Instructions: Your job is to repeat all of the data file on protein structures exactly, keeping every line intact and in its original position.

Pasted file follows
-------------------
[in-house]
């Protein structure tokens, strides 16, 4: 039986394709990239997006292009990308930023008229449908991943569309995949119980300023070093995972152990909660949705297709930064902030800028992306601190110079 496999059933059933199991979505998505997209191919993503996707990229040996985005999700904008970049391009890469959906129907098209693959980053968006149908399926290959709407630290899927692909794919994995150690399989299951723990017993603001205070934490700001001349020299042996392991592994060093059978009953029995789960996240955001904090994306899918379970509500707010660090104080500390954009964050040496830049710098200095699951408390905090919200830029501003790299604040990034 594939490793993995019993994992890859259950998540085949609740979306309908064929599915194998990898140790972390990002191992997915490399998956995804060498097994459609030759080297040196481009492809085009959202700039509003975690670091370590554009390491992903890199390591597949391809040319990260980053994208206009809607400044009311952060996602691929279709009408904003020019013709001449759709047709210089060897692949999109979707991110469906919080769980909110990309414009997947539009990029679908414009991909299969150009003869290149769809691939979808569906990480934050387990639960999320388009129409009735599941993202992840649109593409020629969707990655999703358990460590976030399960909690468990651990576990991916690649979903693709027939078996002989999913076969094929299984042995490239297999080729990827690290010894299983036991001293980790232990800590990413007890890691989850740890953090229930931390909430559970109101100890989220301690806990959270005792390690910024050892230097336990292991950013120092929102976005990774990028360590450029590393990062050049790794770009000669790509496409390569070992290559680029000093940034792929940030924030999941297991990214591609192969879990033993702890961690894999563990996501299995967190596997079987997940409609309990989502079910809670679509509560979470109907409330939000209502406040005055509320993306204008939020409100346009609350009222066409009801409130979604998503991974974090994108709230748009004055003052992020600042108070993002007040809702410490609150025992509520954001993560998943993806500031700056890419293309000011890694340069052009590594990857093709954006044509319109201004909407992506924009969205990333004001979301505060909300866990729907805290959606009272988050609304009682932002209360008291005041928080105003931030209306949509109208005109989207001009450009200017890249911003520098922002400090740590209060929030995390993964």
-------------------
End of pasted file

[in-house]
């Protein structure tokens, strides 16, 4: 039986394709990239997006292009990308930023008229449908991943569309995949119980300023070093995972152990909660949705297709930064902030800028992306601190110079 496999059933059933199991979505998505997209191919993503996707990229040996985005999700904008970049391009890469959906129907098209693959980053968006149908399926290959709407630290899927692909794919994995150690399989299951723990017993603001205070934490700001001349020299042996392991592994060093059978009953029995789960996240955001904090994306899918379970509500707010660090104080500390954009964050040496830049710098200095699951408390905090919200830029501003790299604040990034 594939490793993995019993994992890859259950998540085949609740979306309908064929599915194998990898140790972390990002191992997915490399998956995804060498097994459609030759080297040196481009492809085009959202700039509003975690670091370590554009390491992903890199390591597949391809040319990260980053994208206009809607400044009311952060996602691929279709009408904003020019013709001449759709047709210089060897692949999109979707991110469906919080769980909110990309414009997947539009990029679908414009991909299969150009003869290149769809691939979808569906990480934050387990639960999320388009129409009735599941993202992840649109593409020629969707990655999703358990460590976030399960909690468990651990576990991916690649979903693709027939078996002989999913076969094929299984042995490239297999080729990827690290010894299983036991001293980790232990800590990413007890890691989850740890953090229930931390909430559970109101100890989220301690806990959270005792390690910024050892230097336990292991950013120092929102976005990774990028360590450029590393990062050049790794770009000669790509496409390569070992290559680029000093940034792929940030924030999941297991990214591609192969879990033993702890961690894999563990996501299995967190596997079987997940409609309990989502079910809670679509509560979470109907409330939000209502406040005055509320993306204008939020409100346009609350009222066409009801409130979604998503991974974090994108709230748009004055003052992020600042108070993002007040809702410490609150025992509520954001993560998943993806500031700056890419293309000011890694340069052009590594990857093709954006044509319109201004909407992506924009969205990333004001979301505060909300866990729907805290959606009272988050609304009682932002209360008291005041928080105003931030209306949509109208005109989207001009450009200017890249911003520098922002400090740590209060929030995390993964």